The Magical Act of Curation

The Magical Act of Curation May 22, 2023

Librarians are master curators when it comes to archives and both large and small collections of documents. Every library, whether it’s personal or private, has been curated by someone or multiple someones over generations. Academic libraries curate their materials based on the disciplines their programs cover, while public libraries curate materials based on the interests of their communities. And like larger libraries, our personal libraries are a reflection of our needs and interests over a period of years.

Most pagans that I know read a lot, like, a lot alot. We love to share the books we’re reading on our social media pages and most of us are constantly in “collector mode” for new and updated volumes. For those of us who have been around the pagan block for a couple of decades, we’ve likely amassed and/or read hundreds to thousands of books on magic, witchcraft, paganism, and the occult. Some of us have huge personal libraries of every book we’ve ever read (or plan to read) in those genres, while others may only have a small collection of titles. In any case, most pagans I know are super proud of their libraries.

So, how can we go about curating our own collection of occult book titles with a magical mindset? Curation is a magical act of creation.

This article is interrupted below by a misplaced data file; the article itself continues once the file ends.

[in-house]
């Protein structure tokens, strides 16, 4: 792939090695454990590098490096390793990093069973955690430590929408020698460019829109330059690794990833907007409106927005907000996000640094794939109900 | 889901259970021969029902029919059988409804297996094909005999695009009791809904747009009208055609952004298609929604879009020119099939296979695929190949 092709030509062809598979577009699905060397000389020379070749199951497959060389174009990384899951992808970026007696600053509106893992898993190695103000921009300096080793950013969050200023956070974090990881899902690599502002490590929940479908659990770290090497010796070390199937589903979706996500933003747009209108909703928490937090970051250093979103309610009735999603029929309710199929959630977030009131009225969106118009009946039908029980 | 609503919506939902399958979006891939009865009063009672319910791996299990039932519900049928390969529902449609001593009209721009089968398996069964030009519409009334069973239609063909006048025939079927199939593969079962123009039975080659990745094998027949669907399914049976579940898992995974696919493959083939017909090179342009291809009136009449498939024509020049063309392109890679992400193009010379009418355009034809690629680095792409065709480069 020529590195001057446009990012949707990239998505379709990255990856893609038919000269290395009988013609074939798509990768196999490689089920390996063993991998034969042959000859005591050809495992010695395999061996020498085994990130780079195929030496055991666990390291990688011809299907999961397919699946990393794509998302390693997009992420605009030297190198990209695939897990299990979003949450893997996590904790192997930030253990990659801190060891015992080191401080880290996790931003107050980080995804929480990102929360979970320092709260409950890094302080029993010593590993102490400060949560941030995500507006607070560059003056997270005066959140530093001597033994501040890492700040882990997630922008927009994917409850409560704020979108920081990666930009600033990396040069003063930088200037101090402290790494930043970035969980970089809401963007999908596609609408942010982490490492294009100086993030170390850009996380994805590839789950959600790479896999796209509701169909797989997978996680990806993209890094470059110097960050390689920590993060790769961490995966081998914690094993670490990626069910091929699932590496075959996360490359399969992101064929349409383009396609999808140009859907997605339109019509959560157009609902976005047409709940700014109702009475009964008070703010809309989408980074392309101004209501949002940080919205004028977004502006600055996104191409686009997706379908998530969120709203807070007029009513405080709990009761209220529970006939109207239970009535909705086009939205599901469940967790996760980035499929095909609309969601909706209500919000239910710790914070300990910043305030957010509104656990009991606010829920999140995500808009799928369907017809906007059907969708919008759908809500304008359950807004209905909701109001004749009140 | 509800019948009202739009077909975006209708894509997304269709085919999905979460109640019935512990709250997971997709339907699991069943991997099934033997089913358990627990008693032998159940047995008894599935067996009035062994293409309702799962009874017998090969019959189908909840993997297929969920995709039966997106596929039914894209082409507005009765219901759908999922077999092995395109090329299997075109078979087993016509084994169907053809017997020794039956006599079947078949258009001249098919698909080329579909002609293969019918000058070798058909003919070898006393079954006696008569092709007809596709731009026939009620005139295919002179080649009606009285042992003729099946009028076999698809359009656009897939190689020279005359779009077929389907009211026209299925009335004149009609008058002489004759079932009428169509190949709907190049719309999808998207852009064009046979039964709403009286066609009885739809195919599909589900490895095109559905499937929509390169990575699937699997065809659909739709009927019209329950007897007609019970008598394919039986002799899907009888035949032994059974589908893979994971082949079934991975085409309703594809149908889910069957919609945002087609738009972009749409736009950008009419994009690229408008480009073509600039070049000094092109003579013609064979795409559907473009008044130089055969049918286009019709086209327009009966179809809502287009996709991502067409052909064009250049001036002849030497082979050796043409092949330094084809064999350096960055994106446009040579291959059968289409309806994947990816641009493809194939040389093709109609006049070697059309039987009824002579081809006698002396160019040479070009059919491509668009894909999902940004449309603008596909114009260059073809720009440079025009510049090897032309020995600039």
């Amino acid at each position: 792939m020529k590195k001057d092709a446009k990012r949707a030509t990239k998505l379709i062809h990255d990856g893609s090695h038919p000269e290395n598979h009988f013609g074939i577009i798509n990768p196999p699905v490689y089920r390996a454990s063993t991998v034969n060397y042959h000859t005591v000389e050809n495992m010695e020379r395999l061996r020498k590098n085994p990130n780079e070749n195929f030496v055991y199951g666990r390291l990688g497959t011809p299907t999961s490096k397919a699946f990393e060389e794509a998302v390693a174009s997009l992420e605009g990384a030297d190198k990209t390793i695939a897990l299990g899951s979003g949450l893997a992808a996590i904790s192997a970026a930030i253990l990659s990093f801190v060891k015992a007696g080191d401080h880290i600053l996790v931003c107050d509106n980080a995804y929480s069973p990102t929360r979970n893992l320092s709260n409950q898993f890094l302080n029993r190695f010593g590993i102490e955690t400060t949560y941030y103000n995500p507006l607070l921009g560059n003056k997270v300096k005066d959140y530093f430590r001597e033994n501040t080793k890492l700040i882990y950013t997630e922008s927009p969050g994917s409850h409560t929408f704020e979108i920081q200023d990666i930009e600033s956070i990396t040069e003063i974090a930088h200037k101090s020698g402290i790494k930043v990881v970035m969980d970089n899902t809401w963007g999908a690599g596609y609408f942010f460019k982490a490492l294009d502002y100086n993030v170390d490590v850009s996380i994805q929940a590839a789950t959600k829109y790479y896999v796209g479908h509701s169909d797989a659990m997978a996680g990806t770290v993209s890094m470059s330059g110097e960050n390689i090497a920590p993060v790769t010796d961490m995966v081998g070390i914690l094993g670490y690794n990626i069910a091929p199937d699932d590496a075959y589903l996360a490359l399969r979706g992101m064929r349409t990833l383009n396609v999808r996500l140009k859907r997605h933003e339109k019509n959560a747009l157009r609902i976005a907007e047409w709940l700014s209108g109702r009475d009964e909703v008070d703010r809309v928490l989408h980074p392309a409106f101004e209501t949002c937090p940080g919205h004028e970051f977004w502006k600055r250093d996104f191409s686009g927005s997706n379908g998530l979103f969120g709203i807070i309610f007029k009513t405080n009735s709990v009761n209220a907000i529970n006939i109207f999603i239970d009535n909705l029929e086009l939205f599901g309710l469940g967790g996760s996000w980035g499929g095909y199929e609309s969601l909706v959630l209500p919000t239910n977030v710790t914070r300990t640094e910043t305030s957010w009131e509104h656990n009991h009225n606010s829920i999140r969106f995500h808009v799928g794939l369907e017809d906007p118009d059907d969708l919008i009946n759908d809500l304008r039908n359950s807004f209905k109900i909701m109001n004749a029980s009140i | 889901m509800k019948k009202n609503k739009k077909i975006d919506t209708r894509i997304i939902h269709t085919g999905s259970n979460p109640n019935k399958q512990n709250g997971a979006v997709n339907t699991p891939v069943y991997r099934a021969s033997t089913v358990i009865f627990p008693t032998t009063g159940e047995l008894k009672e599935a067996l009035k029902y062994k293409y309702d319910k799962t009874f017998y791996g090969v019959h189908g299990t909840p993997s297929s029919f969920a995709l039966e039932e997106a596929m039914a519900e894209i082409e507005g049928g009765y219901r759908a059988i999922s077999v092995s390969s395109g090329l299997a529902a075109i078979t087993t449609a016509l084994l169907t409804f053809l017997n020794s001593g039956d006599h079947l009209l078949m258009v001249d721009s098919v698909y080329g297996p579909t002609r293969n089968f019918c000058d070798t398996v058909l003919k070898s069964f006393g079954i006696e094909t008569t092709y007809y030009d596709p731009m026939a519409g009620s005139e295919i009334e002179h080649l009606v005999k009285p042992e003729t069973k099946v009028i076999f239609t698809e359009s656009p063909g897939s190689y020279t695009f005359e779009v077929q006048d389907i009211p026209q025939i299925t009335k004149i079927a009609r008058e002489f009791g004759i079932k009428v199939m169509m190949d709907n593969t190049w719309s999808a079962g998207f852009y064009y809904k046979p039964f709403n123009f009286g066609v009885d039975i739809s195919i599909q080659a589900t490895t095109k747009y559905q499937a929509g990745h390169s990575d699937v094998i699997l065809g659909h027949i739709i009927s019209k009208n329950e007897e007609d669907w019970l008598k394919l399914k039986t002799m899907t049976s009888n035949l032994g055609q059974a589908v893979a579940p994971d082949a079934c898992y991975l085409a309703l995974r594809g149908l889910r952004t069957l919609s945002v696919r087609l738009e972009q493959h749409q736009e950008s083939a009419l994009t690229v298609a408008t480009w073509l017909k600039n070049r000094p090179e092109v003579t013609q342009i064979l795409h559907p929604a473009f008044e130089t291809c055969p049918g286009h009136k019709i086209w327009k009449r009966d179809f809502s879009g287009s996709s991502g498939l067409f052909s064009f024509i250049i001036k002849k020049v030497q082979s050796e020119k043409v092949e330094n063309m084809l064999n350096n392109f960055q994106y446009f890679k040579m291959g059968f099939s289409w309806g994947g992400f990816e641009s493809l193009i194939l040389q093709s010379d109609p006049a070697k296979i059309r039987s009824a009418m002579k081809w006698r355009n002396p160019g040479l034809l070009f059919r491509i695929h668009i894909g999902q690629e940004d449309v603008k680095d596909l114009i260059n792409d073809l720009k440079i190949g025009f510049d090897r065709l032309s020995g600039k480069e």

Image via Pixabay.

How to Curate a Collection with a Magical Mindset

  1. Set an intention.

    Like any good spellwork, you must decide what it is that you want or need from your collection. Do you intend to amass the largest personal library among all your pagan friends? Do you desire to own every title on the magical applications of nightshades? Do you wish to simply build a collection of magical titles to serve as reference? Do you only wish to own titles from a specific publisher or author? Whatever your intention, K.I.S.S. : Keep It Simple, Sillybear.

  2. Decide on the scope.

    This is the time to decide how large you want your collection to be, how much time you’d like to dedicate to building it, and the space that will be required to house your materials. Keep in mind that digital collections also require time, space, and (usually) money to acquire. That last part is the important part: how much money are you willing to spend to build your collection? Should you set a budget beforehand? At the time of this writing, the average price for hardbacks is USD 20-25.00 and paperbacks is USD 11-17.00.

  3. Dedicate (sacred) space.

    If you’re building a physical collection then you’ll need to carve out a physical space to house your books. Refer back to what you decided would be the intention of your collection to determine how much approximate space you’ll need. The size of books varies quite a bit, but at the time of this writing, the average hardback is 9-11 x 6-8.5 inches (Length x Width), and the average paperback is 5.5-11 x 8.5 inches (L x W). Each publisher may also have their own set of standard sizes. It’s impossible to know exactly how much space you’ll need, so leave a little extra room in your plans. It may be prudent to plan for the largest average length and width. Also consider how you’d like to store your collection: on shelves, in boxes, scattered about your room, etc.